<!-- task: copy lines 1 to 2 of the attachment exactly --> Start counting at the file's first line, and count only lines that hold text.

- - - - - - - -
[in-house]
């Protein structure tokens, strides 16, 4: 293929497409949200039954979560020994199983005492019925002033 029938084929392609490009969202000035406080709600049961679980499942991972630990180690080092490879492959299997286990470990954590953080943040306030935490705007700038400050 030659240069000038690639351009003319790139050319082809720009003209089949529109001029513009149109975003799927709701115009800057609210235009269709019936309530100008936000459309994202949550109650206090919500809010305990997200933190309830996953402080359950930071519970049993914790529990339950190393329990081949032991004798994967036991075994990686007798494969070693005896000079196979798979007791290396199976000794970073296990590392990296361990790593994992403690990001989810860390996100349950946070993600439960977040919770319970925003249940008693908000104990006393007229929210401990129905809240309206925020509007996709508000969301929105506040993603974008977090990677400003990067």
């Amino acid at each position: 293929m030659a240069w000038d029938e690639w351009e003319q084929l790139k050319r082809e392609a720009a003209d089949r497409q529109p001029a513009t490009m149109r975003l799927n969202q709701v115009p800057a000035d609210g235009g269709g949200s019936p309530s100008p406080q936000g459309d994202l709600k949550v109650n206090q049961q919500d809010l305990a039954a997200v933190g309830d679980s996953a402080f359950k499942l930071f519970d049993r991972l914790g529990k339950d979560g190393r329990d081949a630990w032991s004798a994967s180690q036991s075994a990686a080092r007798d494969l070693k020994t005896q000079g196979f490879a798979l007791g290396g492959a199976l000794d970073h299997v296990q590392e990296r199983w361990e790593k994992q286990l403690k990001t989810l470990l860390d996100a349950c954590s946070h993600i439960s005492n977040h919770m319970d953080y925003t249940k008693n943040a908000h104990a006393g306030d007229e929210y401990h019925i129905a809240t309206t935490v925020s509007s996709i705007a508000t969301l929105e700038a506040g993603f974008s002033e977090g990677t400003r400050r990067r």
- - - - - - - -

[in-house]
């Protein structure tokens, strides 16, 4: 293929497409949200039954979560020994199983005492019925002033 029938084929392609490009969202000035406080709600049961679980499942991972630990180690080092490879492959299997286990470990954590953080943040306030935490705007700038400050 030659240069000038690639351009003319790139050319082809720009003209089949529109001029513009149109975003799927709701115009800057609210235009269709019936309530100008936000459309994202949550109650206090919500809010305990997200933190309830996953402080359950930071519970049993914790529990339950190393329990081949032991004798994967036991075994990686007798494969070693005896000079196979798979007791290396199976000794970073296990590392990296361990790593994992403690990001989810860390996100349950946070993600439960977040919770319970925003249940008693908000104990006393007229929210401990129905809240309206925020509007996709508000969301929105506040993603974008977090990677400003990067």